Red carpet vs. job line: Who is the lucky one?

Oklahoma – like 15 other states – has no legal protection for LGBT people in employment. File photo.

by Amanda Kerri
Trans Issues Columnist

As I sit in my apartment with my big screen TV, my custom built computer, my fancy phone, making my car payment without a worry, I can’t help but think about how lucky I am. 

Sure, I’ve got all these fancy toys, and I don’t sweat my bill for the most part, and I’m thinking about finally buying a house – but I’m actually an oddity. Aside from my personality, a wise-ass.

In fact, I shouldn’t even be in the position I’m in. Less than 10 years ago, I was actually an oil worker; 15, a soldier. I quit being a soldier because I wasn’t happy with my life there hiding in the closet, so I quit so I could go home and come out. I couldn’t find a good job to pay my bills, so I ended up working for a contractor driving all over the South getting covered in gas, oil, jet fuel, etc. I quit noticing, but I’m pretty sure people thought I bathed in it. This would probably explain why I didn’t get that many dates. 

Well, by the time I was doing that roughneck work, I realized I still wasn’t happy and wanted to transition. So I loaded up my car and moved to Oklahoma where a friend would let me sleep on the couch until I found a job where I could. 

I was lucky and ended up getting into the I.T. field, which is a bit more open minded than most. At that job, I was able to transition with a company that had a written equality policy. Life was good.

Then I lost that job. I lost that job in 2010 at the height of the Recession, and not a lot of people were hiring. I went three months without a job and my 401k I had built up was almost gone. My search for I.T. jobs became a search for waiting tables. It’s surprisingly hard to find a job waiting tables in a college town.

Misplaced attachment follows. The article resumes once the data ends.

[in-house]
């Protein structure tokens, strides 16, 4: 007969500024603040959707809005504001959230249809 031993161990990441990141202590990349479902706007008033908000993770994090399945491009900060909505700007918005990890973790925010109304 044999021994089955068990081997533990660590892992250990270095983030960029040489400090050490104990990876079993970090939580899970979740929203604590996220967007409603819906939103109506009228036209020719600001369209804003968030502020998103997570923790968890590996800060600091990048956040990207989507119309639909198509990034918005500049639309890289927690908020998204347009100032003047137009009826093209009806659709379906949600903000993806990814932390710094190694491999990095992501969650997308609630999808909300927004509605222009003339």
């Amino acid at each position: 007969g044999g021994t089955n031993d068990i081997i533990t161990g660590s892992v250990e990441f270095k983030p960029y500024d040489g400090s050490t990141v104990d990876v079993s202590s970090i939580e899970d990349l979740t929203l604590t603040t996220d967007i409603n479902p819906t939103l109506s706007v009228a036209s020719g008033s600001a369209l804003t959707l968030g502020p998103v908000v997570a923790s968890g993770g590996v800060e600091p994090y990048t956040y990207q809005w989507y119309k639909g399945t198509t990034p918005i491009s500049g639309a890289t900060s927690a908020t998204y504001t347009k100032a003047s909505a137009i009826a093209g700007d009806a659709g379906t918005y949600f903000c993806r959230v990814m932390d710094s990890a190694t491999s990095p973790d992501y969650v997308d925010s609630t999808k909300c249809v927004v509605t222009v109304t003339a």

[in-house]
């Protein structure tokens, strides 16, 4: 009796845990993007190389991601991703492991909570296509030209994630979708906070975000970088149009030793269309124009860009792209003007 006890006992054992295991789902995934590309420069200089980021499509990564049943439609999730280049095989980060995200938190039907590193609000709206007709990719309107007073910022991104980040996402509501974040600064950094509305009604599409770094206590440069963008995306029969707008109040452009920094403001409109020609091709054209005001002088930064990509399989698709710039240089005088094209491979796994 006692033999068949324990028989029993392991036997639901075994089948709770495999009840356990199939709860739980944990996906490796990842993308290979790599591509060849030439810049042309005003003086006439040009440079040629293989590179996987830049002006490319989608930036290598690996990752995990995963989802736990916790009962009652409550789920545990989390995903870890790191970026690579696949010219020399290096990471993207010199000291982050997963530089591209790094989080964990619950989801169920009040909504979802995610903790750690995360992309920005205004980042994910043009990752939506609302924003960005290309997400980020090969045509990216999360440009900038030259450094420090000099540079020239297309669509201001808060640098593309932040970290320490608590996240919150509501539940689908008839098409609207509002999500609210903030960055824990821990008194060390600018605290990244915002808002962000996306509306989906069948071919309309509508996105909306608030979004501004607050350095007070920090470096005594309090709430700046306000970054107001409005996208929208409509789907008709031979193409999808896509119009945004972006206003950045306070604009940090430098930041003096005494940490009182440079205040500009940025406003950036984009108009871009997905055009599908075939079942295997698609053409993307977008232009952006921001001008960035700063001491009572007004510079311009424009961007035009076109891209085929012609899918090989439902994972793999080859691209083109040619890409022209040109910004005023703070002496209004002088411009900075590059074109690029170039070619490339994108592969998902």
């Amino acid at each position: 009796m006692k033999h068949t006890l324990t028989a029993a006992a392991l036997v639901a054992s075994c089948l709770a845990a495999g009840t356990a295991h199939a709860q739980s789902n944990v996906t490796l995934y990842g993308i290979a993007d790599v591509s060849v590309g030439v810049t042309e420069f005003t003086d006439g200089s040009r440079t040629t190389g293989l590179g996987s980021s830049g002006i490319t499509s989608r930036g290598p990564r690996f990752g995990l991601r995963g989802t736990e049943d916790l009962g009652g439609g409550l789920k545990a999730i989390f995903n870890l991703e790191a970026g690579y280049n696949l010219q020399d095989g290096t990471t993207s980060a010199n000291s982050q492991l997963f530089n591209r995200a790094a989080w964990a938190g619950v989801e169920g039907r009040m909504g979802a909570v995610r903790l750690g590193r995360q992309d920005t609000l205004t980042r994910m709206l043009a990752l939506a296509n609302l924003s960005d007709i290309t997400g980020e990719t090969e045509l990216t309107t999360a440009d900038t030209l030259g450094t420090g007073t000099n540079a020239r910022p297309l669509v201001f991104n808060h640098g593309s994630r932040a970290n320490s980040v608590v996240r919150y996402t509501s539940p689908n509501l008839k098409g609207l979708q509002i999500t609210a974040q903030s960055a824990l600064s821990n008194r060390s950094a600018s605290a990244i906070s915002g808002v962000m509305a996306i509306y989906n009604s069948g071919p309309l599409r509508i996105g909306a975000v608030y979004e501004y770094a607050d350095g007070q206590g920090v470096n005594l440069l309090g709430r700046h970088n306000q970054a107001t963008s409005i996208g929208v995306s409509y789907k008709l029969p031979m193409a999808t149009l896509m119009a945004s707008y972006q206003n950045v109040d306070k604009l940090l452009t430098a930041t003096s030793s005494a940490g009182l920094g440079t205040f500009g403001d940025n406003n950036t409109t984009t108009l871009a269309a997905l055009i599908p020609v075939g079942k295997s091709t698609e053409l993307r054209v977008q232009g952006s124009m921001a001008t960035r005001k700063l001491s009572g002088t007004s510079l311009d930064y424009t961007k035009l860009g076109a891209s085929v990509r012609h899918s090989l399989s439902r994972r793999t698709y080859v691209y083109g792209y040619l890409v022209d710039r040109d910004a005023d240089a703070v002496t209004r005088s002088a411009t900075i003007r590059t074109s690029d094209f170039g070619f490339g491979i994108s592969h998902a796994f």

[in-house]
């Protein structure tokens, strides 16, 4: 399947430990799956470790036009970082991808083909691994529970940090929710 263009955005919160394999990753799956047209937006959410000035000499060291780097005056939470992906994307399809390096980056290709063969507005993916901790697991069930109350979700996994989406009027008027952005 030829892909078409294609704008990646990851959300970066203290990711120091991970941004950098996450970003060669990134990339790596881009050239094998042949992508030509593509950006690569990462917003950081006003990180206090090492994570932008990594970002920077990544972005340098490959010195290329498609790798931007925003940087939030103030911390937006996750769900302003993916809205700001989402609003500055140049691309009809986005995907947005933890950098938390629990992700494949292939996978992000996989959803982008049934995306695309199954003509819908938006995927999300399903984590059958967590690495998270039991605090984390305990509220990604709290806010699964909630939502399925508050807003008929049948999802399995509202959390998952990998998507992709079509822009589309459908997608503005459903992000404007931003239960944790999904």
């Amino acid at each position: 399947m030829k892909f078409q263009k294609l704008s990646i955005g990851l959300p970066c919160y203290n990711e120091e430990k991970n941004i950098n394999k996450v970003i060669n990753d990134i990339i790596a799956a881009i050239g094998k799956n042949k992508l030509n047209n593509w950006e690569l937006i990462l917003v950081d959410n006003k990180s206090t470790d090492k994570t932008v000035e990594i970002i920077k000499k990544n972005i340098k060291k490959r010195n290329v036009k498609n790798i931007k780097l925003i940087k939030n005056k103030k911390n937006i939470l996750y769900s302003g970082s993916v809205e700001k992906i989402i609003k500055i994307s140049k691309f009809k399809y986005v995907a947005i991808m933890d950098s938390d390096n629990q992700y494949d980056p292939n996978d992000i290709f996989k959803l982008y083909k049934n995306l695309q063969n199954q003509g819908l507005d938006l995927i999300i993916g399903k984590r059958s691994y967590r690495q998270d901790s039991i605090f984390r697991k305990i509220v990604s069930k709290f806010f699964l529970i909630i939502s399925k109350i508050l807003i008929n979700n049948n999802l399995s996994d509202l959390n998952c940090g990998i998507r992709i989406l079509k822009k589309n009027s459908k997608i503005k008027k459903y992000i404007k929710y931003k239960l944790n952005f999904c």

I got so desperate, no joke, that I detransitioned for a few job interviews. Eventually, I lucked out and managed to find another job. No, no trans-friendly benefits and a lot less money, but everyone was open minded and friendly, and I’ve done okay. I managed to get lucky twice.

I say I’m lucky because Oklahoma – like 15 other states – has no legal protection for LGBT people in employment. So yes, they can fire you just for being trans. Trans people are also twice as likely to be unemployed as the general population. 

When it comes to trans people and working, almost half are in fields they don’t want to be in or should be making more money than they do. Not all of us want to work the make-up counter or deliver pizzas; some of us are doctors, business executives, teachers and scientists who lost our jobs because ‘we make people uncomfortable.’ 

When you consider that almost 20 percent of us make less than $10,000 a year, it just gets bleaker.

When I see the media fawn over the few of us who have been blessed with the opportunity to make lots of money, wear designer clothes and walk the red carpet, it leaves me with mixed feelings. On one hand, I wish that it was me up there. 

What?  I’m only human, and who doesn’t wish they could live the glamorous life from time to time? Jealousy is a normal human emotion. 

Yet at the same time I sit here and think, “But that’s not really who we are.” Far too many of us consider a new outfit the same as a trip to Goodwill. The number of us with college degrees working jobs far below our education levels is unsettling. You’re more likely to see us on the job line than the red carpet.

As we see trans people in the media more and more, it will become easy to forget about those of us who aren’t as lucky as others, and we could easily start asking, “Why not work harder?” 

As I often say about those people who are dealt a bad hand in life and are disadvantaged: you can’t pull yourself up by your bootstraps when you can’t afford boots. 

And yet, I can’t help but think how lucky I really am.

Copyright The Gayly - 9/18/2016 @ 8:19 a.m. CDT.